Richard Aldington

(redirected from Edward Godfree Aldington)

Aldington, Richard

 

Born July 8, 1892, in Hampshire, Great Britain; died July 27, 1962, at Sury-en-Vaux, Cher, France. English author.

Aldington began his literary career as a poet. From 1913 he edited the imagist journal The Egoist. His voluntary service in World War I determined the nature of his postwar writing, particularly the subject matter and emotional content of the novel Death of a Hero (1929; Russian translation, 1932), a classic literary work of the “lost generation.” Aldington continued his passionate denunciation and satirical debunking of a hypocritical society in the short-story collection Roads to Glory (1930) and in the novel All Men Are Enemies (1933; Russian translation, 1937). For Aldington’s protagonists, personal happiness and love provide an escape from the tragic situation in which the world found itself after the war. Other well-known novels are The Colonel’s Daughter (1931; Russian translation, 1935), Very Heaven (1937; Russian translation, 1938), and Seven Against Reeves (1938; Russian translation, 1968).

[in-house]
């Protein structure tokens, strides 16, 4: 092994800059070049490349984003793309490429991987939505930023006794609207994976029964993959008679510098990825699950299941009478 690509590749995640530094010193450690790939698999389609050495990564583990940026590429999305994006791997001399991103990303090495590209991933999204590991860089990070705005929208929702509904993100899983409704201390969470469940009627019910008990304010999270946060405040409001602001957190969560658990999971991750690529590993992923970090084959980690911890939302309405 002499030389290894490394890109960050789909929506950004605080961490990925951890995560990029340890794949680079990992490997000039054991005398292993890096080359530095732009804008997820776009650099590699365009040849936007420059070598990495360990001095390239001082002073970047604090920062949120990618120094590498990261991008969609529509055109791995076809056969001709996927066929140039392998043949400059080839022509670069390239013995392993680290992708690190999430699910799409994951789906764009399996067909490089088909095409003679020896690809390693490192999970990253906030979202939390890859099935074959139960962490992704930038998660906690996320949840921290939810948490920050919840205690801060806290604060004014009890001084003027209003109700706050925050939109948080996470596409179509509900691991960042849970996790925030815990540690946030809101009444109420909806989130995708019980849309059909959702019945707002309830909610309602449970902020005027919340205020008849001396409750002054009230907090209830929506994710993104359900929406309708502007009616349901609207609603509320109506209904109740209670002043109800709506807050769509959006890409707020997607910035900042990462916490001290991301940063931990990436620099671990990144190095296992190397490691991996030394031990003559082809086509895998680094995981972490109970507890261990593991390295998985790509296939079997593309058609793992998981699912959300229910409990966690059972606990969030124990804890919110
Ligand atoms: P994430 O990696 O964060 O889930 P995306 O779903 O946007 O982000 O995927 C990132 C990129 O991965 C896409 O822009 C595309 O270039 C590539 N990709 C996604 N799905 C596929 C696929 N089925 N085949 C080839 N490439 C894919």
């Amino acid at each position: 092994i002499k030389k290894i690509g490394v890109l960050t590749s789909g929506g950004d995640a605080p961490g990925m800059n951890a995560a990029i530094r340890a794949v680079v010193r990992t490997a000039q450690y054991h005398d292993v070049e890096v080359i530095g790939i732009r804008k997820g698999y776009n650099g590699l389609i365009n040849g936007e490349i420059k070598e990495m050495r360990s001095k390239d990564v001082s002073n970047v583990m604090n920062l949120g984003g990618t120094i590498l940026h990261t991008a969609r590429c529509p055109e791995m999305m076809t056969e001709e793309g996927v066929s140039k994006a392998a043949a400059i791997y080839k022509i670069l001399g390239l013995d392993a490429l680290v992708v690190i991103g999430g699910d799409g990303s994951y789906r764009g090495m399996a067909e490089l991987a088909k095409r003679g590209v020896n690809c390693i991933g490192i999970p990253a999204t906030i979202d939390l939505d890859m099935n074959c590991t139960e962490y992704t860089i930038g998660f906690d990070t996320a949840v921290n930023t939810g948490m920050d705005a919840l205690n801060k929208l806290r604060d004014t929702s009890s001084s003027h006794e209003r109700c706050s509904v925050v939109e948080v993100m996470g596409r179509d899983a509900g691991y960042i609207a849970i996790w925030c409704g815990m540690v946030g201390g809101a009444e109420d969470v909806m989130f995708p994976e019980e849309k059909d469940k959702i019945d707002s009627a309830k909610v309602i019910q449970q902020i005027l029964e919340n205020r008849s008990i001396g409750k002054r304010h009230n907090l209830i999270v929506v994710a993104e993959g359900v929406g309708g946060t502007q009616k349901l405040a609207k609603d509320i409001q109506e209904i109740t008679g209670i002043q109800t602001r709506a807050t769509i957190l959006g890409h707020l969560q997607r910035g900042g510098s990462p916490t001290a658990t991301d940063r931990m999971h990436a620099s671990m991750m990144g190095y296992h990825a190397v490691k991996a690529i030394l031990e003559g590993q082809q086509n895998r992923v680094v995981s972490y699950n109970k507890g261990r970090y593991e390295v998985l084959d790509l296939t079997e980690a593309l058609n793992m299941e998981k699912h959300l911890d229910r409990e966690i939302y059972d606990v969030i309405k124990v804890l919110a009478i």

In 1939, Aldington emigrated to the USA. From 1946 he lived in France, where he occupied himself primarily with translations and other literary work. He is the author of biographies of a number of writers and political figures, as well as of literary and critical works (including articles, memoirs, and essays), in which he asserts the value of the classics and evaluates the complex art of modernist writers.

WORKS

Poems. New York, 1934.
Life for Life’s Sake. New York, 1940.
The Romance of Casanova. New York, 1946.
In Russian translation:
Proshchaite, vospominaniia. (Foreword by M. Urnov.) Moscow, 1961. “Otkryvat’ krasotu mira.” Inostrannaia literatura, 1963, no. 8.

REFERENCES

Urnov, M. V. Na rubezhe vekov. Moscow, 1970.
R. Oldington: Biobibliograficheskii ukazatel’. Moscow, 1965.
Snow, C. P. R. Aldington. London, 1938.
Kershaw, A. A Bibliography of the Works of R. Aldington From 1915 to 1948. London, 1950.

E. IU. GENIEVA